David Hodges, who served as a state district judge based in McLennan County, told the panel that the Texas Driver Responsibility Program has had a "devastating" effect on the Texas court system, and judges across the state are reporting at least two years of pending driving-while-intoxicated cases as more defendants seek trials.
"Our criminal justice system is supposed to be about changing behavior and making our streets safer, but there is no evidence that this program is making our streets safer," said Hodges, now judicial liaison for the Texas Center for the Judiciary, which provides training and support for judges.
Not only are more DWI cases being dismissed, but others are resulting in lesser charges, such as reckless driving, to help reduce the huge backlog, he noted.
"There is credible research to show that this program has actually created a new class of criminals that we're having to deal with," said Ho dges.
Another DWI court judge from Williamson County, James Twine, asked that judges be given discretion to reduce or eliminate surcharges as incentive for participation in probation and treatment programming, arguing like Hodges that the surcharge is a disincentive for changing offender behavior.
Representatives from several reform groups, including the Texas Fair Defense Project, the Texas Criminal Justice Coalition, and the ACLU of Texas testified in favor of more aggressive reforms to the program. In addition, the agency received 188 written comments about the rules.
The only opposition came from three speakers, all associated with hospitals, who opposed the rule change because they support maximizing money from surcharges going to hospitals for trauma care. (49.5% of DRP revenue goes to trauma care, 49.5% to state general revenue, and 1% to DPS for administration.) However, it wasn't always clear the hospitals were attacking the amendments at hand so much as expressing fear that the program might be eliminated altogether: Rick Antonisse of the North Central Texas Trauma Regional Advisory Council said reformers shouldn't advocate its elimination without finding an alternative funding source for hospitals.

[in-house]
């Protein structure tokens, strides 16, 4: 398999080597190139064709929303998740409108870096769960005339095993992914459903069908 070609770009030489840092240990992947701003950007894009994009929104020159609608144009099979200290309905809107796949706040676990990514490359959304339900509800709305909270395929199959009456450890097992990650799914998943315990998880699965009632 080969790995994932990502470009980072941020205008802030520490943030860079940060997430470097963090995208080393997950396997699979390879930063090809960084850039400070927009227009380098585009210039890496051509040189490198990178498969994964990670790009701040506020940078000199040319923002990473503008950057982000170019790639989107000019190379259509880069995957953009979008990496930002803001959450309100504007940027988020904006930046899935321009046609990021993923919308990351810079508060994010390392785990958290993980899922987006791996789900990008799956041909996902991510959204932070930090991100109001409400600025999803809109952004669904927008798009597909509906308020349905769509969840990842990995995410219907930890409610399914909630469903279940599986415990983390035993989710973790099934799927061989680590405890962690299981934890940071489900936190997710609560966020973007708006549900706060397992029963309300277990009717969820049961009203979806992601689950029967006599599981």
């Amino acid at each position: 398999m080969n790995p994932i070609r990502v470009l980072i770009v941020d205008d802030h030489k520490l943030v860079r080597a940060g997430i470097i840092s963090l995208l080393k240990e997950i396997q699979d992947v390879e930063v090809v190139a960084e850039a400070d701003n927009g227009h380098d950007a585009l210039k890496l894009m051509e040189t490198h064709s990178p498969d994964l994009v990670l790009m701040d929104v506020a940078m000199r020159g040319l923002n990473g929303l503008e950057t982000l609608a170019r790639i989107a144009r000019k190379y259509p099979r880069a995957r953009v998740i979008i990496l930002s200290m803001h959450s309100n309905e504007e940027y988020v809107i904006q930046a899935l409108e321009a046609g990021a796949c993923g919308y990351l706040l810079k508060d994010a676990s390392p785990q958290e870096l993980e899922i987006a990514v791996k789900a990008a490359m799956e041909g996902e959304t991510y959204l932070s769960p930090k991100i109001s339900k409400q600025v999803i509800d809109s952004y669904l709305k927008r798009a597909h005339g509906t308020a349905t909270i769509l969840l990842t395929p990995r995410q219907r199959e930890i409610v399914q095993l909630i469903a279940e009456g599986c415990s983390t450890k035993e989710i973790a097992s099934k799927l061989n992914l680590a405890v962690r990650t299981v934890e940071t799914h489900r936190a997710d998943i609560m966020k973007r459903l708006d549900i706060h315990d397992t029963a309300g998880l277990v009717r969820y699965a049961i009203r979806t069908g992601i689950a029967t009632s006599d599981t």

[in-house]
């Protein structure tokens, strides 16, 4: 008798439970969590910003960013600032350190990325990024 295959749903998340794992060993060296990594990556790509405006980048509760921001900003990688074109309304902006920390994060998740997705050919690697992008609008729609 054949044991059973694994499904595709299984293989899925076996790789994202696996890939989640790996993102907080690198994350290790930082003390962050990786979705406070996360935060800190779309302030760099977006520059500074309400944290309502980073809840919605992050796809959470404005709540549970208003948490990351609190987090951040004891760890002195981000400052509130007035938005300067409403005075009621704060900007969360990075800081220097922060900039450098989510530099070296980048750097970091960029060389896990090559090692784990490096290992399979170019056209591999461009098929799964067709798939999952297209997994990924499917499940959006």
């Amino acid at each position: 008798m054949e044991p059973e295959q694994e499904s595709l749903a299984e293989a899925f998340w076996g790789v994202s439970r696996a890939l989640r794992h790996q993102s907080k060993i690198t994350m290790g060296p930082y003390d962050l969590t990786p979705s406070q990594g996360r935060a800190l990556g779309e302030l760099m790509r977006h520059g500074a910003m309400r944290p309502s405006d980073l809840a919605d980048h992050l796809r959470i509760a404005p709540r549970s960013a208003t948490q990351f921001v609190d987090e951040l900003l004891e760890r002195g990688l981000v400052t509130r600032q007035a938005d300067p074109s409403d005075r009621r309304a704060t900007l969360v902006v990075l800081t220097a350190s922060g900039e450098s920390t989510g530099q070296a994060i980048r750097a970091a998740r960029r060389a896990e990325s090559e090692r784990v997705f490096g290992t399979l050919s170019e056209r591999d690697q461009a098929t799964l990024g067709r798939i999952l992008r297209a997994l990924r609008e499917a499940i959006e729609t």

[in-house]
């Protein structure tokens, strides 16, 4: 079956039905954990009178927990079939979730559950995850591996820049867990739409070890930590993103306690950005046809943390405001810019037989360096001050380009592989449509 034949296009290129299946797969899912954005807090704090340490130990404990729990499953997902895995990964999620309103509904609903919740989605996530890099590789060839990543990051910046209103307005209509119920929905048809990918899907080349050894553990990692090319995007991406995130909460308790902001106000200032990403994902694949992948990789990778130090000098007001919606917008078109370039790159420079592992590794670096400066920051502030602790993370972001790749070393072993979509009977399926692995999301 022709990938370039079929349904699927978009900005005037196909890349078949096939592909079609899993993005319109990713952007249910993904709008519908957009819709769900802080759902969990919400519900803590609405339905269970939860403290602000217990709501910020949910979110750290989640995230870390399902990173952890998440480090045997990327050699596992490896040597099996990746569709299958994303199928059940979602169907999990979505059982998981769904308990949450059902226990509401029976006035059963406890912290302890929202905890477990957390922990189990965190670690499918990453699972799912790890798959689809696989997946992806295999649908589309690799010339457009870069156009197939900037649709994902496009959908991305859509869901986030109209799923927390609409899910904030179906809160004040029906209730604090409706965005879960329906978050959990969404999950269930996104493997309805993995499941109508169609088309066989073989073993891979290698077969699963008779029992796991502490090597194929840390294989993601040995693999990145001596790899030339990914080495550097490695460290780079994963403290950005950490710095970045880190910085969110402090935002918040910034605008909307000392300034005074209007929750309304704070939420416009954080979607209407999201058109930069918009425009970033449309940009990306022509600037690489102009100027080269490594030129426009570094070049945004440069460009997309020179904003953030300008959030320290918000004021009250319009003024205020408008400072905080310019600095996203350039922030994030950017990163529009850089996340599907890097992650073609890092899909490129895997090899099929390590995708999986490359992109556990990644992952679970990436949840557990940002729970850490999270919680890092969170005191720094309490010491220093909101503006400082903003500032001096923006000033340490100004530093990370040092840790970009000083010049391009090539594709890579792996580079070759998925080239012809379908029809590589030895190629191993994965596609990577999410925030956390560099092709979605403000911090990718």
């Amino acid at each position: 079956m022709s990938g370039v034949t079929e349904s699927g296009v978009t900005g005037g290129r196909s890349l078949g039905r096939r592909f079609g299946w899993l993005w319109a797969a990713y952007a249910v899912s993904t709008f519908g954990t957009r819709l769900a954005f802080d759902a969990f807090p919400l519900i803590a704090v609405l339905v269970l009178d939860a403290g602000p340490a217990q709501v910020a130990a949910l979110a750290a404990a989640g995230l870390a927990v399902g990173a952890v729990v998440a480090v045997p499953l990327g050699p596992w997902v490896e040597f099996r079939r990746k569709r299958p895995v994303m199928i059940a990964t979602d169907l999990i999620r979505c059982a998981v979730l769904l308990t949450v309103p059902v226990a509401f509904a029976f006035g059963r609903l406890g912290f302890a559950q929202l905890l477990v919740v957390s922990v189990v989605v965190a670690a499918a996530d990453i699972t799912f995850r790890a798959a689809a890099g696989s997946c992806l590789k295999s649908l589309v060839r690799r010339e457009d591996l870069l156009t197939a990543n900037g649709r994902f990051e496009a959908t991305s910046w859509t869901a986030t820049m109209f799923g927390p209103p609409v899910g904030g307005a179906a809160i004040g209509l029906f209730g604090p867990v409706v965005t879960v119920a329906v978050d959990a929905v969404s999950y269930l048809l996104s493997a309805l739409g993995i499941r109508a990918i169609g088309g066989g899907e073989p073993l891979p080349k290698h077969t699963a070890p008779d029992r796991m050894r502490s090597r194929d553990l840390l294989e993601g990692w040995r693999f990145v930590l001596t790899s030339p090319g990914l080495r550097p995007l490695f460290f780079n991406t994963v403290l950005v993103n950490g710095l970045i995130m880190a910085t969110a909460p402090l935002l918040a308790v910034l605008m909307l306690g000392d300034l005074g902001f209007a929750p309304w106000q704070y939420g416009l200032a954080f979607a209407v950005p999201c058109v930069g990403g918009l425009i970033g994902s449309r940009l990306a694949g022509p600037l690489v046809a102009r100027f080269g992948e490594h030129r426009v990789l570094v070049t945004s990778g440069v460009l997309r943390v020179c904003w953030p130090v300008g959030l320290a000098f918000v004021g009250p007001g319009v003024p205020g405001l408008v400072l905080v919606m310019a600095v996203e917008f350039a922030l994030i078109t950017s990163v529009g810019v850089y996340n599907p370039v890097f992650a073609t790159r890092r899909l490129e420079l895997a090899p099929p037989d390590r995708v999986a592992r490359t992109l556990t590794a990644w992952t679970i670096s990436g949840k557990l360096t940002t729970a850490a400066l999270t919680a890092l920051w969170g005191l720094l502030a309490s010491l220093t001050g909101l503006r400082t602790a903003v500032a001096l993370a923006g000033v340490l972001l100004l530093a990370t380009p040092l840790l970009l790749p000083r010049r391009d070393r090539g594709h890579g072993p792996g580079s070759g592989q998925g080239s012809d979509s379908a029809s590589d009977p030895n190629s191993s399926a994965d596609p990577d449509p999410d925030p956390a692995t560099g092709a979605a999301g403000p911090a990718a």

Several things about that: First, the Public Safety Commission has no authority to abolish the program, only to create Indigency and Incentive programs for low-income drivers and to grant Amnesty to address the backlog of people who haven't paid. Neither the proposal put forward by DPS staff nor the alternative rules suggested by advocates would do that, so the reactions mostly addressed a proposal (ending the program) that wasn't on the table.
Indeed, there's little reason to believe inidgent people are presently paying these high fees. There's a reason nearly 2/3 go unpaid. In fact, there's a strong argument that the Amnesty suggestion from advocates would increase revenue in the short term by getting at least some money from presently noncompliant drivers. If DPS pushed and advertised an amnesty program aggressively, perhaps having the vendor promote it just like they regularly seek collections by mail and phone, it could be a significant source of short-term revenue. For example, if noncompliant drivers could pay $250 to clear their surcharges and get their licenses back and 1/3 of non-compliant drivers took advantage, it would raise $100 million.
The fact is, most people who get these surcharges cannot or do not pay them, either because they're too high, too confusing, or people just can't accept that they all of a sudden owe money on tickets they've already paid, and for three years, no less. Comments from hospitals all ignored this dysfunction and claimed them getting their money was more important than any other consideration.
I'm sure it is, to them, but that seems shortshighted in part because, by demanding money for uncompensated care from this source, they're generating extra uncompensated care because so many more drivers now have no license or insurance. A back of the envelope calculation finds that those 1.2 million unlicensed, uninsured drivers will be involved in more than 35,000 auto accidents each year, increasing uncompensated care for trauma centers and causing even greater, additional costs for many other people.
What's more, DRP surcharges are boosting joblessness among those who lose their licenses, reducing state tax revenue and the number of insured consumers treated at trauma centers, further harming hospitals via uncompensated care.
I don't know whether those uncompensated care costs equal or exceed what hospitals are getting from the program, but really the Legislature should find a source for hospitals that doesn't include so many hidden costs and unintended consequences.
In any event, those are concerns for next session, when one presumes (or at least hopes) that legislators will take another run at abolishing the Driver Responsibility surcharge altogether: I don't believe the changes suggested in the near-term would significantly reduce income to the fund, and an Amnesty program could increase revenue.
The Public Safety Commission will meet today and there's an item on their agenda for a discussion of the hearing and public comments submitted, though no action is scheduled to be taken. Commissioners were mostly mum throughout yesterday's hearing, but may reveal more today about how they may proceed on these rules. I've got to spend time today on something somebody will actually pay me for and cannot attend, but I'm dying to hear what they have to say.